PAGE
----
Immigrant rights advocates rallied around the country this week but their marches didn't draw the same crowds as this past spring. In Washington, DC, the rally drew a much smaller crowd than was hoped for.
Commentators, like the Washington Post and the New York Times, were quick to say that the turnout "provide[ed] a barometer of the vitality of the immigrant rights movement" and the "political potency of such marches, which drew hundreds of thousands of immigrants in the spring, seemed to be waning." The Center for [Anti-]Immigration Studies was quick to declare that "The attempt to recreate the atmosphere in the spring has completely failed because the illegal aliens and their supporters have gotten the message that the American people aren't going to roll over for this amnesty bill."
Those in the know, however, said the lower turnout could have been a combination of lots of reasons: fear over the recent rash of immigration raids around the country, the perception among immigrants that there was little payoff from earlier marches and lost hope because Congress has squandered the opportunity to do something. Many immigrant rights advocates noted that marches are just one part of a larger strategy that encompasses community organizing, citizenship drives and voter registration; activities that groups have been engaged in way before the spring marches. Journalists may be either too busy or lazy to truly cover a story that is not as blatantly visible and more incremental and grassroots.
Meanwhile inside the Capitol building, Congresswomen/men are rallying for the November elections and using immigration reform in their larger electoral strategies. President Bush and his party has dubbed this month "Security September" and, in keeping with that theme, House Speaker J. Dennis Hastert told the press "We're at war, and we need to act like it. We need to close the borders." (Question: Does he mean close the holes in the border or close the border completely?)
The bottom line is that no one can quite predict how the immigration card will influence the elections. Will voters reward Congressional representatives for being tough on undocumented immigrants? Or will the hard-nosed "enforcement-first" approach appear too callous and mean-spirited that it will alienate voters, particularly Latino Americans? Since its' such an unknown, Congress seems to prefer posturing rather than doing anything definitive. Yet, their inaction could cost them too.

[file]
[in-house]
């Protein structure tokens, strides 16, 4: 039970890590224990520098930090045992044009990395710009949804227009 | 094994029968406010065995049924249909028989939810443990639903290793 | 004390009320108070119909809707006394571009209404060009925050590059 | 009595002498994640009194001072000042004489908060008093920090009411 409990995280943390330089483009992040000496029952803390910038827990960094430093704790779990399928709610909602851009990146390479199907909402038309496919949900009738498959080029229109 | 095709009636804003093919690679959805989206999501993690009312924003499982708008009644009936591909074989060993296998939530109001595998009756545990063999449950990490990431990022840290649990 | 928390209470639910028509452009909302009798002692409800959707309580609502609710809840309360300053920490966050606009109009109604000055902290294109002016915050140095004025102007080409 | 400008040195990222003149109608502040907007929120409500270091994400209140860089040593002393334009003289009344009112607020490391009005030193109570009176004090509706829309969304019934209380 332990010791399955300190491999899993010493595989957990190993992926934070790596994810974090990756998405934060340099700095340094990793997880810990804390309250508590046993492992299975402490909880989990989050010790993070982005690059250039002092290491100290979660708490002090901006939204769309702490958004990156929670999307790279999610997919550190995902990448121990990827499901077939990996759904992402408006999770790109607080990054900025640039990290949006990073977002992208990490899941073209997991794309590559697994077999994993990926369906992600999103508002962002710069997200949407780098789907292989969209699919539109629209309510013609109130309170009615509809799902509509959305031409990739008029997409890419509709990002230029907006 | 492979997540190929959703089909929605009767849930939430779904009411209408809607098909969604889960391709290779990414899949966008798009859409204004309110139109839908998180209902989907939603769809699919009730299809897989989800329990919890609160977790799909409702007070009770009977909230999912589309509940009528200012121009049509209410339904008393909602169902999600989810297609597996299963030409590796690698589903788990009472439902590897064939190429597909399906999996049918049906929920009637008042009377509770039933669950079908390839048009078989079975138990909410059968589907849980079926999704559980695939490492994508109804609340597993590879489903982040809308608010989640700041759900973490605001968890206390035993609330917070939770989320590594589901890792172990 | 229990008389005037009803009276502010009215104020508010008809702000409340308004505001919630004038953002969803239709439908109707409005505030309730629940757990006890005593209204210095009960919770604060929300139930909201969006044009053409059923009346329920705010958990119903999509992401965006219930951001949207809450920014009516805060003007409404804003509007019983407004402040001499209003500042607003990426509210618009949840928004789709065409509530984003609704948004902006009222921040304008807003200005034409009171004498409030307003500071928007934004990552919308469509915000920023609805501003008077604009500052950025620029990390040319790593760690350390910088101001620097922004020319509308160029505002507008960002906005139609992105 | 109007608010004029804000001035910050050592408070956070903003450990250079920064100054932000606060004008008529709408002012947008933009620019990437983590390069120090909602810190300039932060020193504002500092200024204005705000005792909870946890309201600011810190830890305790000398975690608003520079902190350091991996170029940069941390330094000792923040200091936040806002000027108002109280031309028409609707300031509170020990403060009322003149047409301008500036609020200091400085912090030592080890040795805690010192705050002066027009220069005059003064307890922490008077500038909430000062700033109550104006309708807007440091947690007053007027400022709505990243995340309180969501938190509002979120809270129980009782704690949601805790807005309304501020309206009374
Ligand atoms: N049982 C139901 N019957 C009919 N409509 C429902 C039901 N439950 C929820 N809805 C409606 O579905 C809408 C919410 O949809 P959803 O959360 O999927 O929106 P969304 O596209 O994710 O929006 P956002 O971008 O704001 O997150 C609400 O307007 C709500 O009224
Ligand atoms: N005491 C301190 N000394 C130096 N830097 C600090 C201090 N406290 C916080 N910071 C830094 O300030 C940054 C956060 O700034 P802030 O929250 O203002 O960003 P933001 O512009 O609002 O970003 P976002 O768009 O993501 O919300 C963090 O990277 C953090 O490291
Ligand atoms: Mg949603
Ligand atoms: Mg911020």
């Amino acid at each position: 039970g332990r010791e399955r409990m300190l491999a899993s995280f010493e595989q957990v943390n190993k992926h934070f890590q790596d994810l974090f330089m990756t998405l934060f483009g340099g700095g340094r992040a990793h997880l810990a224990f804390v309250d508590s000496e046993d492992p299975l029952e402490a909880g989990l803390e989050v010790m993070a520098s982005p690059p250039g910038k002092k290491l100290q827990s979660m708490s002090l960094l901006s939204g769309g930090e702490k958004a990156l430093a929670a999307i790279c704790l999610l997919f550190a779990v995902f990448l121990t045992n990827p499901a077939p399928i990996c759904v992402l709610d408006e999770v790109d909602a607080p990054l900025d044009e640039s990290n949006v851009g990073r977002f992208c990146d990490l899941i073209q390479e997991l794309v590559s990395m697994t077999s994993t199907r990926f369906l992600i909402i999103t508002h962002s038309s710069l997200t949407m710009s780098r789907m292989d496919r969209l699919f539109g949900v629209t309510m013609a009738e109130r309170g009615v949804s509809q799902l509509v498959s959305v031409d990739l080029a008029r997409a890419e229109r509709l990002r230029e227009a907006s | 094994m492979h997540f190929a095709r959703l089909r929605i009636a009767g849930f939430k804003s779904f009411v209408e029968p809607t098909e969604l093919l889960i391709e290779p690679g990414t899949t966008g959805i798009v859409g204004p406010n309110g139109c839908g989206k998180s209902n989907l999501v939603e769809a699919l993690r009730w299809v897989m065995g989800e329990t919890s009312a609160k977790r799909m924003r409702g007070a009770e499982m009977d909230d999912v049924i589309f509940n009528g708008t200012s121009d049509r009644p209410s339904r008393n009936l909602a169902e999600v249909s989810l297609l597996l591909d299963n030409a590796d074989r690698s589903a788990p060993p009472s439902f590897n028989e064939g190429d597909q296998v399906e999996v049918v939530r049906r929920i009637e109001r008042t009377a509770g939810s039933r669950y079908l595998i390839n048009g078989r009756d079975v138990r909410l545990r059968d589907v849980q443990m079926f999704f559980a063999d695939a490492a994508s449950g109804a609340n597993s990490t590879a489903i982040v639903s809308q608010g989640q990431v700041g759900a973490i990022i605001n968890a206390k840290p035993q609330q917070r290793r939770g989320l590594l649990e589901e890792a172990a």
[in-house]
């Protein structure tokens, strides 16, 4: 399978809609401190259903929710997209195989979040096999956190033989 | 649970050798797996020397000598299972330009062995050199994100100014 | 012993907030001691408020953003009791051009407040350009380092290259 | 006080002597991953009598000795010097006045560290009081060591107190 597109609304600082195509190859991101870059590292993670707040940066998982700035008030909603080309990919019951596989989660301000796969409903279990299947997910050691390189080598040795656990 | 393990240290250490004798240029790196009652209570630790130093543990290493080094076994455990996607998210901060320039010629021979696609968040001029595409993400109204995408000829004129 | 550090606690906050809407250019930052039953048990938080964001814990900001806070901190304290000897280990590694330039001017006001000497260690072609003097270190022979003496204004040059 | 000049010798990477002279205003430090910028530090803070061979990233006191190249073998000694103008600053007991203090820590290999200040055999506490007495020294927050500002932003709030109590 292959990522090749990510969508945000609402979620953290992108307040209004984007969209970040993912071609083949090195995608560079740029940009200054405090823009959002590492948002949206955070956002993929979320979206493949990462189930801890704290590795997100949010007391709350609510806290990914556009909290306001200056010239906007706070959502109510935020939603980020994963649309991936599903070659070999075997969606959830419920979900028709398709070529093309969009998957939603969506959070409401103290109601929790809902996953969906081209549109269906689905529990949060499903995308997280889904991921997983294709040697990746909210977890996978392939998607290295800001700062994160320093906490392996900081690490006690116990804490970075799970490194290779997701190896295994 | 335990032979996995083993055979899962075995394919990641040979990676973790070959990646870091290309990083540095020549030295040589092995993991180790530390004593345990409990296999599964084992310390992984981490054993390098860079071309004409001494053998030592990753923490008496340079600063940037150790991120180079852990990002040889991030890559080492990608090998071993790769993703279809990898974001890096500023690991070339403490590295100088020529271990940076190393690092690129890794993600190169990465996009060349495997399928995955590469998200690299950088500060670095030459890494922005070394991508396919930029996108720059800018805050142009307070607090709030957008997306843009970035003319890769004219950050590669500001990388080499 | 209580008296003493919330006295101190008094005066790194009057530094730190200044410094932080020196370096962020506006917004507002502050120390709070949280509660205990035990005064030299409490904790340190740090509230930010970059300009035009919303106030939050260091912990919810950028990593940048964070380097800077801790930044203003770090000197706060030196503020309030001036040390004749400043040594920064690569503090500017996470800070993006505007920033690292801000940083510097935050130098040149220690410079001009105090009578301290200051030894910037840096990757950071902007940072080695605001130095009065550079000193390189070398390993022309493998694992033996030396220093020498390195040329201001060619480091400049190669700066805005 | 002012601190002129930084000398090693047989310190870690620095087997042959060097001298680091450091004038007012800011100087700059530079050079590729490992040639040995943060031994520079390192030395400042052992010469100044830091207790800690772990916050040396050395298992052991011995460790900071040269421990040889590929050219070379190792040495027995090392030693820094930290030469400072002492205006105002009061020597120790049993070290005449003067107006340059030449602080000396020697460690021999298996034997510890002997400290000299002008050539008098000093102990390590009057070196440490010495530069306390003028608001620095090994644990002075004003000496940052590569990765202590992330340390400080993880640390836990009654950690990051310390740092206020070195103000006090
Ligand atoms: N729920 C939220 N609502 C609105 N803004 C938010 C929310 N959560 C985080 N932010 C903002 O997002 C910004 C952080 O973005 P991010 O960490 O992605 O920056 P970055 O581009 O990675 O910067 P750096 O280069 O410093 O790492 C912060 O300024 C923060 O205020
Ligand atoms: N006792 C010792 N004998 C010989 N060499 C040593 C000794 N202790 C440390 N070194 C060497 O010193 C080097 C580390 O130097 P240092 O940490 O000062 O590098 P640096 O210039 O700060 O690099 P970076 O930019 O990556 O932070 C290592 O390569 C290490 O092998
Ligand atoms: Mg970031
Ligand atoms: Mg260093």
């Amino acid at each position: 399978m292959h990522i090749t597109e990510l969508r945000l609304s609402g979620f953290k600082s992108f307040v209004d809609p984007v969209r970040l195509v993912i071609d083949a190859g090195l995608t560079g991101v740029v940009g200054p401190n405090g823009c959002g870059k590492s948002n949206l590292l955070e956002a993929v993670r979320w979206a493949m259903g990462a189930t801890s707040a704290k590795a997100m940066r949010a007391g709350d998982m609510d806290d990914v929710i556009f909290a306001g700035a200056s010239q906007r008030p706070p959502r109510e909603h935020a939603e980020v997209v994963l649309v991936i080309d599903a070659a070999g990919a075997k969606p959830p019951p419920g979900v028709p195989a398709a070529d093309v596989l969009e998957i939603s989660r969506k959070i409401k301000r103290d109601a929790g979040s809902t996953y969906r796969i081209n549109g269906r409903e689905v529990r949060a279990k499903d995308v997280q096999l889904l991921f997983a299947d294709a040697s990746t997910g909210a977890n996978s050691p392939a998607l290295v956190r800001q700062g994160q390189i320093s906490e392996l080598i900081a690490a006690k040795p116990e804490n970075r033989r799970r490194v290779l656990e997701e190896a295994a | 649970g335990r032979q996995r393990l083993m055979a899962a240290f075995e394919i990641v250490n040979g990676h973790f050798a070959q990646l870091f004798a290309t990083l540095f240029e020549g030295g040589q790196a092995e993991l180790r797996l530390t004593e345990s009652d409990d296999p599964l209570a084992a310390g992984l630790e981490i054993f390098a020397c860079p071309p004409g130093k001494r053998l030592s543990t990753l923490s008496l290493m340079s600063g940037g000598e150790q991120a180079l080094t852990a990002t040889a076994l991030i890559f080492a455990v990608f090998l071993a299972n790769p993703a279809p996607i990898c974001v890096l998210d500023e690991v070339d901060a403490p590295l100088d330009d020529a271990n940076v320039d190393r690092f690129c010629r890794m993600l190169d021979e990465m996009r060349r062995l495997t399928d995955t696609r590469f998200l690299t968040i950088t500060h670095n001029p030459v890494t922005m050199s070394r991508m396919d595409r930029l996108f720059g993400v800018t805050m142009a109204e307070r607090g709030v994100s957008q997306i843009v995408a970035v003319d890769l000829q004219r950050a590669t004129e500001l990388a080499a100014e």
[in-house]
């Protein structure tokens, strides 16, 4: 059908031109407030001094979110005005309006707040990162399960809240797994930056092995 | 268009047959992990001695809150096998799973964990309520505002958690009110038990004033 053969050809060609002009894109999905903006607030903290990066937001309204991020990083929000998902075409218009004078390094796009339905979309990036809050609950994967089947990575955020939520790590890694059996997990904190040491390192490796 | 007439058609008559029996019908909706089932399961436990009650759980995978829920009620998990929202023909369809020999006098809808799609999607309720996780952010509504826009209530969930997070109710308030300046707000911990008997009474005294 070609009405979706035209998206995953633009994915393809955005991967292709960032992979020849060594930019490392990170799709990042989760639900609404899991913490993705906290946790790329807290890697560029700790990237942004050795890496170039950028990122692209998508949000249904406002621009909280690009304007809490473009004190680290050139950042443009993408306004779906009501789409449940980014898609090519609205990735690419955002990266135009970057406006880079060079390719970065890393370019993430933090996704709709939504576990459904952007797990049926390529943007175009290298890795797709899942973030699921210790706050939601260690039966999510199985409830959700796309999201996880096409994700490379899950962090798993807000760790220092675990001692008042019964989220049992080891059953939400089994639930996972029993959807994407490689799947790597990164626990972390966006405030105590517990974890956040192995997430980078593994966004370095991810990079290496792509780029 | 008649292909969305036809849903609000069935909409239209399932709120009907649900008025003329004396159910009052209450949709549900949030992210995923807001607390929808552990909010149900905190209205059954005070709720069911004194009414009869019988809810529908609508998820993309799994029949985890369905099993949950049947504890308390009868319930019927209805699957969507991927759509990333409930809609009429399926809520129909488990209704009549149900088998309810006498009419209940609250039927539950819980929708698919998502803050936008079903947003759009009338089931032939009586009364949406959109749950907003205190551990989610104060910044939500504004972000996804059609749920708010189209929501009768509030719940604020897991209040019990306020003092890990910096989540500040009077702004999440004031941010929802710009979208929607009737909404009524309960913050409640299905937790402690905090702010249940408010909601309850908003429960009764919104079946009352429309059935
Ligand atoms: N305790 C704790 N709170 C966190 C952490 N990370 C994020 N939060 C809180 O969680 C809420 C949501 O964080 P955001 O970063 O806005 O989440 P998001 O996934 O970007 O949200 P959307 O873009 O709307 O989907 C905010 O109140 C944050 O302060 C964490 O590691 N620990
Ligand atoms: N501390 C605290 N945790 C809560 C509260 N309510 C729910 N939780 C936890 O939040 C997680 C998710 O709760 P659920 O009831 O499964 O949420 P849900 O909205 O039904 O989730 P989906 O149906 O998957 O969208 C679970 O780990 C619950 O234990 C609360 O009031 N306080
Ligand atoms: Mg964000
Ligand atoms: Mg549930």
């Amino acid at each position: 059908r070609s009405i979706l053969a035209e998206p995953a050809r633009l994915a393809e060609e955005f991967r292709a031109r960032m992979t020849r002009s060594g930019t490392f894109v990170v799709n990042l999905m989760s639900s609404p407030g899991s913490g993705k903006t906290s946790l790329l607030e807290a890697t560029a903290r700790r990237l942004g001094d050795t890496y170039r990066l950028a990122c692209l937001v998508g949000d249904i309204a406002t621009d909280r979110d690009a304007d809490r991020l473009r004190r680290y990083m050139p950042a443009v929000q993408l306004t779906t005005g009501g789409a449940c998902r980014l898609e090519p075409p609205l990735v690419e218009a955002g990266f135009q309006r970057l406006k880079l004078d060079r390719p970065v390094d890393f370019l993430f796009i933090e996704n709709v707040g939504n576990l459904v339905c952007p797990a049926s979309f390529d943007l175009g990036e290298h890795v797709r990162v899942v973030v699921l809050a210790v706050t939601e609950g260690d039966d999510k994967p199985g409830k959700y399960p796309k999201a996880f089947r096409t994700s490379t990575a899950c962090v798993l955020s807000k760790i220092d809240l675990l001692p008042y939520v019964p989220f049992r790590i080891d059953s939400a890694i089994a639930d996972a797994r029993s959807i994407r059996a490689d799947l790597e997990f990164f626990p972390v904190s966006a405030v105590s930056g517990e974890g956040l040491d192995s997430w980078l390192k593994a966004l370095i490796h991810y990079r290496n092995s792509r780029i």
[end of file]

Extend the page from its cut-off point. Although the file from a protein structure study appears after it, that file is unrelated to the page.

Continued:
Instead of working on a compromise bill between the House and Senate bills, Congress wants to have it both ways: look tough without doing anything on larger immigration reform. As evidence of this, on the same day as the immigrant rights rallies, the Senate added $1.8 billion in new spending for border security on top of additional billions already contained in House and Senate fiscal 2007 Homeland Security appropriations bills. CongressDaily reported that "the extra funding, along with some scaled-back policy initiatives aimed at stanching illegal immigration, is designed to placate voters in the absence of a comprehensive immigration overhaul package, which GOP leaders concede will not happen before the elections." The extra funding is contained in the fiscal 2007 Defense bill but some House members think it should be in the Homeland Security appropriations bill so it doesn't divert money from the wars in Iraq and Afghanistan.
House Majority Leader John Boehner (R-Ohio) told the Congressional Daily: "The conversations about the overall bill, the larger bill, are going to continue, but in absence of that there's a lot of things we can do to strengthen our borders and we're going to."...just in case anyone thought they were stalling.
ACTION STEP: Call your Congressional representatives (202.224.3121) and tell them that there are many more people than those who marched last week who care about the rights of immigrants. Tell them that you are a voter and you want leadership in Washington that doesn't scapegoat people and seeks to protect the human rights of ALL people who live in our country.